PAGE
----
If a software driver can send the proper handshaking and get properly clocked data to flow, then the device at the other end, the mixer, could care less if it's a host or a ghost. We are not trying to satisfy Plug-and-Play recognition of multiple manufacturers, just turn on the data stream and get it into the camera where we can access & direct it.

2. Again forgetting the USB controller hardware (basically there to keep multiple devices playing together nicely and auto-recognizing new devices, etc.) if CHDK software can trigger and write the incoming data stream to the proper address on the SD card, then we have accomplished our goal - taken USB data from the mixer and saved it.

USB is bi-directional, so the host can receive data from the device and can send data to the device. I can upload images and sounds to the camera using the software provided with the camera, so obviously data is at the end of the cable going into the camera. If CHDK can access and process that data, then the camera could care less if it's a device or where it's coming from.

There obviously must be a way to tell the camera's hardware that there will be incoming data since I can upload images to the camera from my computer and write them to the SD card. Why can't CHDK software trick the camera into thinking that the command to allow data to come in and be written to the SD card is coming from a host...?? In which case, the incoming data can be from whatever USB device we choose including a USB Mixer.

3. I'm not talking about the power lines, I'm talking about the data lines. Yes, checking for the presence of power to trigger a remote is one thing, but I'm considering accessing the data on the other two pins. It has been mentioned that those routines have not yet been found, but that doesn't mean developers aren't looking:-)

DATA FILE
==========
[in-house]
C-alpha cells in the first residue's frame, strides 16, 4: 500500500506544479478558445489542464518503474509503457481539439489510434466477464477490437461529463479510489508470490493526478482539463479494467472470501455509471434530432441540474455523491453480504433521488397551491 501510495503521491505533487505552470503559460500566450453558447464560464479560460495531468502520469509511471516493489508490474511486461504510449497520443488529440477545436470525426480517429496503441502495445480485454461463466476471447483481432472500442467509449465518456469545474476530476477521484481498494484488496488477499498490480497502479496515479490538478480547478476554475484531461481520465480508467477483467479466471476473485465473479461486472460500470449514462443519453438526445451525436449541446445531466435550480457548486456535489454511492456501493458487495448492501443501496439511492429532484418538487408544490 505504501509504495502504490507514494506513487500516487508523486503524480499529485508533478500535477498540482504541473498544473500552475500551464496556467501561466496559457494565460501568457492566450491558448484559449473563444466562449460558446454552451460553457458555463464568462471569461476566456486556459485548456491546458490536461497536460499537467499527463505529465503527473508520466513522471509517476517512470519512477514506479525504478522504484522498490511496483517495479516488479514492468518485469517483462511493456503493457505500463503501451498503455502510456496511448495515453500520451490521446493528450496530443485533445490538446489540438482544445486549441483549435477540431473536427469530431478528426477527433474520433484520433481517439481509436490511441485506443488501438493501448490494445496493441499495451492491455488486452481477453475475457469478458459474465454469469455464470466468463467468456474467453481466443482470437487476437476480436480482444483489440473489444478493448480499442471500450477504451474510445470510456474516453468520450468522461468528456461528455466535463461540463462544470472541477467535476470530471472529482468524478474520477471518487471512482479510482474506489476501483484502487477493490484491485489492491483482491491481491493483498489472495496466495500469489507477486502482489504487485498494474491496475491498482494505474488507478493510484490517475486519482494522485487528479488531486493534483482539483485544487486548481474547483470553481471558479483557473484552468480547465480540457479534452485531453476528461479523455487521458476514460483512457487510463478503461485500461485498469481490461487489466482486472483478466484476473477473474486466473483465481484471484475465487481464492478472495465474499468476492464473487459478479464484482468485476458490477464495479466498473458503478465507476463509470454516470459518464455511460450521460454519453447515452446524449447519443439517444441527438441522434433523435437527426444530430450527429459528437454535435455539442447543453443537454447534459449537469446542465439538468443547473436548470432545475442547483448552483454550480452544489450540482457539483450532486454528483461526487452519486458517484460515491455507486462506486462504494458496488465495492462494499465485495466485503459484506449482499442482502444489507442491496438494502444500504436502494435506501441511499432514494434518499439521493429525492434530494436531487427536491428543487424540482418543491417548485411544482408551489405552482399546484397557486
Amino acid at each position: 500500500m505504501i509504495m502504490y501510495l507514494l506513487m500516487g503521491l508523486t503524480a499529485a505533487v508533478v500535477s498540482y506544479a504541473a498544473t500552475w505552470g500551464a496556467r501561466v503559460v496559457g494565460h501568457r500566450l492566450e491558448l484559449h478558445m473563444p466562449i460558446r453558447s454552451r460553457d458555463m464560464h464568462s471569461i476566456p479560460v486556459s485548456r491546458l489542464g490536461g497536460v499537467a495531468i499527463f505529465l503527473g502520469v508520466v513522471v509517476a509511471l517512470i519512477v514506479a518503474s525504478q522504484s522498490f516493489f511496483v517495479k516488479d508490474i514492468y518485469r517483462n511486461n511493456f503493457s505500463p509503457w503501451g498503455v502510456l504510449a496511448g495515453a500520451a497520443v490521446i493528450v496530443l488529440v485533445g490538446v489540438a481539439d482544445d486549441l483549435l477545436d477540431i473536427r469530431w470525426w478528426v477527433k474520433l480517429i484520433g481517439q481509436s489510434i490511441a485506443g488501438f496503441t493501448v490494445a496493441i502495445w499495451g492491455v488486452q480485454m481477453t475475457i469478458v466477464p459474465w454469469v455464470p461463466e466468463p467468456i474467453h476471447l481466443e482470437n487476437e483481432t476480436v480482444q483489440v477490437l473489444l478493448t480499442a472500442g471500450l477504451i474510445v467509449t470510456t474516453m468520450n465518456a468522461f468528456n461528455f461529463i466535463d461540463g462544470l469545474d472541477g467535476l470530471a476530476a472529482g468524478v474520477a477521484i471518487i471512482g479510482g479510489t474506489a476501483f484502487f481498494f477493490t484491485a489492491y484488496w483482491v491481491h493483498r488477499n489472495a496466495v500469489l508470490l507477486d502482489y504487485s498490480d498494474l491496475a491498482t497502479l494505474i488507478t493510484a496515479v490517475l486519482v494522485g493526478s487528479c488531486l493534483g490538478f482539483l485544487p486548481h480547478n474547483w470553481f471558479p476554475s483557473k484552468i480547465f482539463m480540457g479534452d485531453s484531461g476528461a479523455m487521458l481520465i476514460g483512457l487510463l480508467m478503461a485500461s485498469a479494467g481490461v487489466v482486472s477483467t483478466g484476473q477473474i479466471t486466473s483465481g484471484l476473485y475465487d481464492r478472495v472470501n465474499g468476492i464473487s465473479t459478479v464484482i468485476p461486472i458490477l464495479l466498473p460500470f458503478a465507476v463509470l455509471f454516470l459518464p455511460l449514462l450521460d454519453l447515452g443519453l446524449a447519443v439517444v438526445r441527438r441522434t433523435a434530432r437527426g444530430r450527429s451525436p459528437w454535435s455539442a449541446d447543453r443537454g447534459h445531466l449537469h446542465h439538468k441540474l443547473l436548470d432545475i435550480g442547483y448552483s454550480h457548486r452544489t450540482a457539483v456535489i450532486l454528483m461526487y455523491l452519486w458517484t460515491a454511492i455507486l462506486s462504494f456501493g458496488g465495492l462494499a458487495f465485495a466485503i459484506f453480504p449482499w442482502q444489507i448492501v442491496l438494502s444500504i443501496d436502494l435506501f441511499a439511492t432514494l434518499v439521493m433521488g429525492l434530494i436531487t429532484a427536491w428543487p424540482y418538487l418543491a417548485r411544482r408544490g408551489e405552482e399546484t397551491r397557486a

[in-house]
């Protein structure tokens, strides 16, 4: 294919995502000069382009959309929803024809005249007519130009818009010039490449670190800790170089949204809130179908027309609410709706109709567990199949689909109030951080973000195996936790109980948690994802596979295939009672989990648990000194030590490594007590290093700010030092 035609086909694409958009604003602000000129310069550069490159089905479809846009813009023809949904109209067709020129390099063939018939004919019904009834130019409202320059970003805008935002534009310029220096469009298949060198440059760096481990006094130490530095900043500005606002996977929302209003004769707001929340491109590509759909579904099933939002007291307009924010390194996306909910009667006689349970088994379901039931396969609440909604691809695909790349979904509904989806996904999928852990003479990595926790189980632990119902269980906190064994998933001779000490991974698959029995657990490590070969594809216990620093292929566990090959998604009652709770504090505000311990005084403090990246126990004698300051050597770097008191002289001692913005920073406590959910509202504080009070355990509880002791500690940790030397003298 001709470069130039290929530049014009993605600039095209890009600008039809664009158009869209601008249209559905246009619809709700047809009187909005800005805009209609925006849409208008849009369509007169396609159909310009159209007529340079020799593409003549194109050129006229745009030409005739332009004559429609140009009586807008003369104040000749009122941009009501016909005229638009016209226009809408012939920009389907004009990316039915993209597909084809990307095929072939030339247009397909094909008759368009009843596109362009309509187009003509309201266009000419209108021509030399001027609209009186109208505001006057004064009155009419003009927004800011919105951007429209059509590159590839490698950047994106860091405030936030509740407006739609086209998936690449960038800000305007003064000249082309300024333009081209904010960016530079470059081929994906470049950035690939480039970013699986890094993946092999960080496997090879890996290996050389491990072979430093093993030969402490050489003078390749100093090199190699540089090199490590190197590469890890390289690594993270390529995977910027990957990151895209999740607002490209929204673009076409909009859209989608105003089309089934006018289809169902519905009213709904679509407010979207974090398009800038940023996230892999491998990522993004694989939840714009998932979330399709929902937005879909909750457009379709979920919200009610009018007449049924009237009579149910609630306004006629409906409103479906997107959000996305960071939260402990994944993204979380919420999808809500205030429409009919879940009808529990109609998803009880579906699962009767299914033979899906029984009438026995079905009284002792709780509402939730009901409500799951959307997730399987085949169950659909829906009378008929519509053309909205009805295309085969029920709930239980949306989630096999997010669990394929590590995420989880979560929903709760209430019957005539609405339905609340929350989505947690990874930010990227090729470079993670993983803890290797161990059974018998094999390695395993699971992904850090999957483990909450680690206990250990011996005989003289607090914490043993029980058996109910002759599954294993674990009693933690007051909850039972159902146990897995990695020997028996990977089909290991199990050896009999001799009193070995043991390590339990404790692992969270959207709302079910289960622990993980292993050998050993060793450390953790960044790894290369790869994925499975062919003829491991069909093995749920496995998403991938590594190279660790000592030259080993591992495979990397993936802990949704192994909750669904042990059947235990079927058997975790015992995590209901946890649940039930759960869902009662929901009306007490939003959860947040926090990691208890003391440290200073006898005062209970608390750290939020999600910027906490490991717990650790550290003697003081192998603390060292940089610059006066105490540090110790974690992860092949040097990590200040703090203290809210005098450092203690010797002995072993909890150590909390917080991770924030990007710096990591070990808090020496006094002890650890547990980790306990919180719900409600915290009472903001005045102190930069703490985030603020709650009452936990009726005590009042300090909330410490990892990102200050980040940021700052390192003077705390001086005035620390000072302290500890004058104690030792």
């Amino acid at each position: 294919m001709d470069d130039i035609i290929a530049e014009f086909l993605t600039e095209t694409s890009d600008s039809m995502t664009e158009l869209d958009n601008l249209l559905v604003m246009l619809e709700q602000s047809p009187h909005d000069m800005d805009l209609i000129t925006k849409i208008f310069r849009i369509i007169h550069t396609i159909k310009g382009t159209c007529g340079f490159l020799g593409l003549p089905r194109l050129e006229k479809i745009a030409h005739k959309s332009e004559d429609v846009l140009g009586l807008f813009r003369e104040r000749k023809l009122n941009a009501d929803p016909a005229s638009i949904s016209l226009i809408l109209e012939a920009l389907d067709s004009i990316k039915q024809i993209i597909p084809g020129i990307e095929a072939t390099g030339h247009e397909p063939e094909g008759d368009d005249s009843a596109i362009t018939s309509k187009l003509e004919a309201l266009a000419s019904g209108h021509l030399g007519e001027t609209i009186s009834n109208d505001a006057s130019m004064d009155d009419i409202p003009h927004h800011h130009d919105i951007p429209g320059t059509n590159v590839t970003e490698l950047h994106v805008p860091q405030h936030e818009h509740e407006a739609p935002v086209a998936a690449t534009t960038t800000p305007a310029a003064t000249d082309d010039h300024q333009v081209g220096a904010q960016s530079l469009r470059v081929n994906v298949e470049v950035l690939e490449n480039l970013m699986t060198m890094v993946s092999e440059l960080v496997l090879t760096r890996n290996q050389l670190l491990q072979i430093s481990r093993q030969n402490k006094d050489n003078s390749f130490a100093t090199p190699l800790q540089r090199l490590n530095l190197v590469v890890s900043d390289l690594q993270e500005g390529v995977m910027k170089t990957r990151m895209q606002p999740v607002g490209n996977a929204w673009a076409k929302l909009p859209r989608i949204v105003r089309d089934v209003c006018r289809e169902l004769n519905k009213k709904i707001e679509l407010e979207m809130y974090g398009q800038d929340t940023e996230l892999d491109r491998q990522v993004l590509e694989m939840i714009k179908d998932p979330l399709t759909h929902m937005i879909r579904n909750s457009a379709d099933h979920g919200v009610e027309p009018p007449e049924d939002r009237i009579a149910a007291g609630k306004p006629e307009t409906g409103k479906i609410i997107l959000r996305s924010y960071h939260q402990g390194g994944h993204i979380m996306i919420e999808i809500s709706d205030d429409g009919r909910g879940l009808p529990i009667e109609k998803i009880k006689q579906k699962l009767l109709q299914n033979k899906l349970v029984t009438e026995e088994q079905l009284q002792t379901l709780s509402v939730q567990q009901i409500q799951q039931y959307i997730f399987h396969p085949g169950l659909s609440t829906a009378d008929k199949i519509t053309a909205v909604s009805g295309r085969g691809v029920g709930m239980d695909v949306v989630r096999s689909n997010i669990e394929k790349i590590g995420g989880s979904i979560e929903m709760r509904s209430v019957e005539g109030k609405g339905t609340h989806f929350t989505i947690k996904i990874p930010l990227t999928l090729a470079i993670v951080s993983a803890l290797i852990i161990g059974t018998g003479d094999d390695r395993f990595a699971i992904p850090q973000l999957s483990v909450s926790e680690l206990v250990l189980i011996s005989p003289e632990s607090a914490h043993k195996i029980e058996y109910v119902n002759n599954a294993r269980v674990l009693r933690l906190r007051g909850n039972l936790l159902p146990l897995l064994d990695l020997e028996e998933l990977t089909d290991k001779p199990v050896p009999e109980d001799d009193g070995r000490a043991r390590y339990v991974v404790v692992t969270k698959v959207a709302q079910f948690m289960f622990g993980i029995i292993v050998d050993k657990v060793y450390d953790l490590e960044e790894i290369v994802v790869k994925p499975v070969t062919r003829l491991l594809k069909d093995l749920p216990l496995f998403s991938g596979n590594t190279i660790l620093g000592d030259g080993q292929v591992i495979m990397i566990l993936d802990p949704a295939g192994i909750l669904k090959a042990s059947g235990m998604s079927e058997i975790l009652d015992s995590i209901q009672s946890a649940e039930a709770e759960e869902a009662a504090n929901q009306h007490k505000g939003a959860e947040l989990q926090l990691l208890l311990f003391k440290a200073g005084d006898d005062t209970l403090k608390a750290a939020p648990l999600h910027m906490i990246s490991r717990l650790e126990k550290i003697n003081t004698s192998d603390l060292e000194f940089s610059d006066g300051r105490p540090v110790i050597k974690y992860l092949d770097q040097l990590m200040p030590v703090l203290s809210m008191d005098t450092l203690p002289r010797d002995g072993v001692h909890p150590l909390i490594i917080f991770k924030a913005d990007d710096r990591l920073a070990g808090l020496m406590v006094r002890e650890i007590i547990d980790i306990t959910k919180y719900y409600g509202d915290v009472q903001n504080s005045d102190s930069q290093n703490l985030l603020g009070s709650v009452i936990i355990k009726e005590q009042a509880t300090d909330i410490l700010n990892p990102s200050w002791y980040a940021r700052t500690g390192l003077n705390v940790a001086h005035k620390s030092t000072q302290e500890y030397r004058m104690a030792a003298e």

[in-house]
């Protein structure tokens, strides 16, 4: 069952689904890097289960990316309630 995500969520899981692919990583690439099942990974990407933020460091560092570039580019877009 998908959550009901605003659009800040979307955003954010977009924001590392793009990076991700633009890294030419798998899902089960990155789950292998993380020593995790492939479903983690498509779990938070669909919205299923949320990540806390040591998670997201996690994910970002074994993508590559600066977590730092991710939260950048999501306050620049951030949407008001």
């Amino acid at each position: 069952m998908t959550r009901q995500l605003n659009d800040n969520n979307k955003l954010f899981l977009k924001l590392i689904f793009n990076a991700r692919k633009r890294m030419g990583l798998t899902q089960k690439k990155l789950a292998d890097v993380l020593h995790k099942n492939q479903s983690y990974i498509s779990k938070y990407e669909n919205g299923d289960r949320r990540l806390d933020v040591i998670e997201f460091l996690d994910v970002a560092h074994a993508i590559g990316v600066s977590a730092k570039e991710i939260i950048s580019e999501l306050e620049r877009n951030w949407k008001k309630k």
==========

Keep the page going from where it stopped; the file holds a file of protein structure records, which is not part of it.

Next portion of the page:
4. Again, I'm not talking about whether or not there is a connection/power on pins 1 and 4. Full speed USB data lines operate at 12 Mbps which is certainly fast enough for 44.1kHz, 16-bit, stereo.

And once again, because no one here seems to understand how they work and continues to raise the same irrelevant objections:

a USB Mixer takes the audio from one or multiple microphones and uses Analog to Digital (A/D) converters to create a digital bit stream which it outputs using the USB protocol at its USB port.

It does NOT use the power lines of pins 1 & 4 to do this.

It uses the Data Lines on pins 2 & 3.

Testing for "usb-is-connected-state" has absolutely NOTHING TO DO WITH THIS!!!

Let's find the routines that allow the cameras to read the USB Data lines first. Then let's determine whether or not this can be done. In the meantime, will everyone please stop telling me the reasons you THINK it can't be done without really knowing what you are talking about.

A USB Mixer satisfies ALL the requirements needed to provide the audio data in USB Protocol format to the USB jack of the camera. We need to focus on how to handshake with that data stream and once it's incoming, how to write it to the SD card.

Short summary: you seem to mix up several things. No actual hardware limitations have been discussed.
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Offline jeff666

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Re: USB Audio Input???
« Reply #19 on: 21 / April / 2008, 17:11:23 »
Short summary: you seem to mix up several things. No actual hardware limitations have been discussed.

All host-vs-device-related discussions I followed suggested that all handshaking and low level data exchange is done by hardware. The few devices that could act as both device and host have a host controller on their chipset (and it is just not enabled, by default). I've seen several SOCs that have a usb host somewhere. I haven't seen a device without a host controller being able to act as host, though.

But I don't want to stop you from investigating. Maybe it is possible to send/receive raw data from the USB port and write a host controller in software. I just don't find it very likely.

Cheers.